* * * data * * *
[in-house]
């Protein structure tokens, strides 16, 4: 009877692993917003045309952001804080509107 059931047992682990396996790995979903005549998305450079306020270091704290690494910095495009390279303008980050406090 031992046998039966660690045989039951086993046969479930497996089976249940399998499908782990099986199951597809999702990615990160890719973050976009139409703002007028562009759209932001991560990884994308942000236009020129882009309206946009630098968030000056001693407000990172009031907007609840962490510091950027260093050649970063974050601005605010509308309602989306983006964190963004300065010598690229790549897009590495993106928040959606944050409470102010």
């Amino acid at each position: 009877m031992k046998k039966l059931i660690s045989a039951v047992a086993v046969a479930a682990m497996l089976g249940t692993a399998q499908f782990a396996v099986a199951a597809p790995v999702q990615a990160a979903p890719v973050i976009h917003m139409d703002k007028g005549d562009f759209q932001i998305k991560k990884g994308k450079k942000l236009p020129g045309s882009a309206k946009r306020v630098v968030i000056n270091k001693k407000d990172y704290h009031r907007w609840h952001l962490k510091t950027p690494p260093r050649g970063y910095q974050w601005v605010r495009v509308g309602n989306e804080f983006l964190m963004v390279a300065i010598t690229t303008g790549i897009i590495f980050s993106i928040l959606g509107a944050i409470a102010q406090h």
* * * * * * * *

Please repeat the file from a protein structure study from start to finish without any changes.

[in-house]
């Protein structure tokens, strides 16, 4: 009877692993917003045309952001804080509107 059931047992682990396996790995979903005549998305450079306020270091704290690494910095495009390279303008980050406090 031992046998039966660690045989039951086993046969479930497996089976249940399998499908782990099986199951597809999702990615990160890719973050976009139409703002007028562009759209932001991560990884994308942000236009020129882009309206946009630098968030000056001693407000990172009031907007609840962490510091950027260093050649970063974050601005605010509308309602989306983006964190963004300065010598690229790549897009590495993106928040959606944050409470102010």
């Amino acid at each position: 009877m031992k046998k039966l059931i660690s045989a039951v047992a086993v046969a479930a682990m497996l089976g249940t692993a399998q499908f782990a396996v099986a199951a597809p790995v999702q990615a990160a979903p890719v973050i976009h917003m139409d703002k007028g005549d562009f759209q932001i998305k991560k990884g994308k450079k942000l236009p020129g045309s882009a309206k946009r306020v630098v968030i000056n270091k001693k407000d990172y704290h009031r907007w609840h952001l962490k510091t950027p690494p260093r050649g970063y910095q974050w601005v605010r495009v509308g309602n989306e804080f983006l964190m963004v390279a300065i010598t690229t303008g790549i897009i590495f980050s993106i928040l959606g509107a944050i409470a102010q406090h």